The Talbot

Having said that I’m looking forward to the developments at my local (but unvisited) pub, The Talbot, I thought I should take a look at who it is that is going to buy the pub.  One of the comment’s at Brockley Central doesn’t give me huge hope that we’re actually going to get an enjoyable pub:

It may sound good, but it’s lamentable that Punch Taverns are behind it. Crap food delivered in big vans from Brake Brothers once a week, fried onion rings and big brewery ethics.

Even before reading this I’d thought I should take a look at what Punch have to offer and came across their corporate goals which reads:

In order to develop our business further, our goals are to:

  • Maximise the overall profitability of every site
  • Optimise our share of the available profit
  • Grow through selective acquisitions

There’s not much about the customer in there at all is there?  And really the only customer they seem interested in is the retailer.

In digging around I see they appear to own Spirit Group, with whom I had some dealings when I was a councillor.

Looking at the types of pub they own, over 60% fall into one or other of these descriptions:

Basic Local
These are community pubs, mostly located in high density residential areas. Trade is focused on regular drinkers and tends to be wet led with little food. Beer, cider and spirits are the big sellers. Most show televised sport. Customers are generally blue collar workers and the proportion of female customers is relatively low.

Mid Market Local
The ‘traditional British pub’ as depicted in television soaps. Mid market locals are mostly situated in middle market residential areas and most offer some sort of food. There may also be themed evenings, quizzes, darts or pool. Customers tend to use the pub to meet friends and relax.

I’ve no idea if The Talbot will come into one of these two descriptions, but it seems quite likely.

Anyway, searching about on the Lewisham planning website I see the pub has had an application approved recently:

Alterations to the front and side elevations and the construction of decking to part of the front garden of The Talbot PH, 2-4 Tyrwhitt Road SE4, together with retractable awnings to the front and side elevations, installation of cast iron bollards and chains to the front boundary line and a new timber bin store to the front.

The planners go on to say:

The applicant is advised that this permission relates only to the proposed alterations as outlined on the approved plans and does not permit the proposed illuminated signage which would require separate advertisement consent.

I wait to see how things turn out, but I’m not as hopeful as I was when I first read Nick’s post.

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About Andrew Brown

I live in Lewisham, South East London, and spent 9 years as a Labour councillor in the borough between 1997 and 2006.
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6 Responses to The Talbot

  1. Robert says:

    Do you know The Honor Oak? They too took over a pub with a dubious past (St. Germains), but in this case it had been shut for some years.

    This was done through Punch Taverns, but by being well prepared with a plan and a knowledge of the local market, they convinced Punch to invest in their idea and to create a much better place than a “mid-level local”.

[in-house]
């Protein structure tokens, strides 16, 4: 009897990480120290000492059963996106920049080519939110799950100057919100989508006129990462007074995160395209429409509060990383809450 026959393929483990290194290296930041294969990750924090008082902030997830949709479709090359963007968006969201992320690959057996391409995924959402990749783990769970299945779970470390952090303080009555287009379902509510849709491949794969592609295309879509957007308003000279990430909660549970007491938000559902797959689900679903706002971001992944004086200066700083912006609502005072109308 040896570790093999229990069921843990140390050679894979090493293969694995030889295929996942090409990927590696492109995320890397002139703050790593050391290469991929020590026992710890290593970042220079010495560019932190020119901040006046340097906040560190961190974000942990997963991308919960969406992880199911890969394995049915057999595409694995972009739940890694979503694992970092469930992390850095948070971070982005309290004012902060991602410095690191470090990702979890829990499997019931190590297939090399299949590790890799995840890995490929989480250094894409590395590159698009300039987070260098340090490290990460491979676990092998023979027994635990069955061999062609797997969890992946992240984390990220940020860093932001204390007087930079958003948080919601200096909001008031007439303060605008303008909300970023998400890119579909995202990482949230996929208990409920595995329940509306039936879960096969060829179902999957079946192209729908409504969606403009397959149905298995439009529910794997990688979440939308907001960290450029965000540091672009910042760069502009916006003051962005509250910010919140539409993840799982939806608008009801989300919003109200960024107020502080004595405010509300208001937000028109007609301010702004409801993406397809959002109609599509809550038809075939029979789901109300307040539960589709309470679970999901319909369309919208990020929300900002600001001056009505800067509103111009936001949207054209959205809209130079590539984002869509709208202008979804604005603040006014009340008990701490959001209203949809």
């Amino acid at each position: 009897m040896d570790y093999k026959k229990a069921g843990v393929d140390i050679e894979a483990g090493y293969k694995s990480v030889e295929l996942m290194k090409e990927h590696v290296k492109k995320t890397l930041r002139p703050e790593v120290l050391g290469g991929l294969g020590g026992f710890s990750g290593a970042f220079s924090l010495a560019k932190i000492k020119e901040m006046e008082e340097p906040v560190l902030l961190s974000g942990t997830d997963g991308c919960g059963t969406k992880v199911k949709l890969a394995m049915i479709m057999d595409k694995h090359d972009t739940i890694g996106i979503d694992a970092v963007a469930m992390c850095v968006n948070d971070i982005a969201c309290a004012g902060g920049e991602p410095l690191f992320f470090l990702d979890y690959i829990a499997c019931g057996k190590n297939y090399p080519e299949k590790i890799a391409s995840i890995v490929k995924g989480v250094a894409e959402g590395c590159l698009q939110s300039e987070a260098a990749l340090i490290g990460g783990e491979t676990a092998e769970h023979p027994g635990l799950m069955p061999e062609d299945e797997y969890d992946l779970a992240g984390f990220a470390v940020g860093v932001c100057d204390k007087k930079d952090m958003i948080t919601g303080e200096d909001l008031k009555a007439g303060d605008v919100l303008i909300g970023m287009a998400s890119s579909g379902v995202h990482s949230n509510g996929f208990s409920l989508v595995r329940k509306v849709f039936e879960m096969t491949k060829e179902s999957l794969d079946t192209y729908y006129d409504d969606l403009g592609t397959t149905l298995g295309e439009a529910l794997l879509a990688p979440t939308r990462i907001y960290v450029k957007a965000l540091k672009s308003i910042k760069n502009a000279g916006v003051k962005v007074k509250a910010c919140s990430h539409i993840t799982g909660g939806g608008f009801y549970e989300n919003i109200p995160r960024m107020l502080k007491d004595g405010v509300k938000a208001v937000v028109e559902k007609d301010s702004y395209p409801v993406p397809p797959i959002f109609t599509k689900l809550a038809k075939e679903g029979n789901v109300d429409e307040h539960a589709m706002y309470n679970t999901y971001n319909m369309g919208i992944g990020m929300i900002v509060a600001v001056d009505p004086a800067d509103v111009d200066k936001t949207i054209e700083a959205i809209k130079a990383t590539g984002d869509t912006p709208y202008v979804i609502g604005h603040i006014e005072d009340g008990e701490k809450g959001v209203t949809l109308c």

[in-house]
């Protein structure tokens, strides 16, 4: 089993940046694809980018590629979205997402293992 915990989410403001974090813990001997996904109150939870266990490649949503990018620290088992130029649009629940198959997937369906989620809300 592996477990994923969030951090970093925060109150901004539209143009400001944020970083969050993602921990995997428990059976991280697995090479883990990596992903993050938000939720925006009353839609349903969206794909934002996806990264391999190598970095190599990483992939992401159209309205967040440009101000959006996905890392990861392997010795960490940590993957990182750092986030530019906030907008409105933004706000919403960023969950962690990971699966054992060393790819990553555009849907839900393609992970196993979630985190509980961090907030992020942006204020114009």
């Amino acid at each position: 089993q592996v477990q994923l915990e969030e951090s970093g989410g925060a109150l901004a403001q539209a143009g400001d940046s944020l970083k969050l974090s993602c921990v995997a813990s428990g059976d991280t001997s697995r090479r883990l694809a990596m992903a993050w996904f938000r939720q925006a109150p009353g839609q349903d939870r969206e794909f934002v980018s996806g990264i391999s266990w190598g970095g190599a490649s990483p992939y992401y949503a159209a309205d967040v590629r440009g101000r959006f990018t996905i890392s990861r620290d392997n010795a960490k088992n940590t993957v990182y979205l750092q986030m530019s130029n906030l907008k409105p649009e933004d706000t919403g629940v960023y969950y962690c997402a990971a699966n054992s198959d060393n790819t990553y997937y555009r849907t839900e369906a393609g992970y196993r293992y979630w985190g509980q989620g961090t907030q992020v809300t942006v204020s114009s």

You can read some of their story here, and see what a marvellous word-of-mouth marketing campaign they got started, resulting in great business from the start.

    If you can find out who might be taking this over you could point them to that thread.

    (I have no link to them, just a satisfied local customer and someone who likes the idea of more good places in the general area)

  2. Andrew

    Of course this kind of thing is going to happen when ‘developers’ move in on something – and I regret to say that a larger and more grotesque – but curiously similar – error is being made with the gateway site.

    The difference is that people are only inclined to engage with something when it may have a more perceivably direct effect on them.

    ‘Doing up’ a pub will have a negligable effect if nobody goes in it at the moment – ‘doing up’ a city centre will have a direct effect – either positive of negative depending on the competence of those involved – on people for miles around – which is more important?

    The council will be happy if people get involved in these more parochial issues and of course this is a good thing – but it is fiddling whilst Lewisham burns.

  3. andrewkbrown says:

    Does that make Steve Bullock Nero? Here’s a bit of the Wikipedia entry:

    Over the course of his reign, Nero often made rulings that protected and pleased the lower class at the expense of the rich and powerful. Nero was criticised as being obsessed with being popular.

    As for me I’m happy to debate the Gateway here and elsewhere, but not at the expense of everything else that I’m interested in.

  4. My bad grammer got the better of me . . .

    The fiddlers I was referring to were the ones that concern themselves with smaller (but none the less important matter) at the expense of the elephant in the room (references to Hannibal not obligatory).

    I’m wondering if (many) councellors certainly don’t want get engaged with the Gateway because there’s questionable political capital to be gained from it – the greens (in their statement) have certainly hedged their bets with a eye on greater gain elsewhere.

  5. andrewkbrown says:

    Hi Robert, no I’ve not been up that way for a bit so haven’t visited the pub, but it sounds promising.

    I guess the thing is whether the landlord has a view on where they think the pub will do best, and can put forward a decent business case.

  6. Pingback: On the Town « Someday I Will Treat You Good

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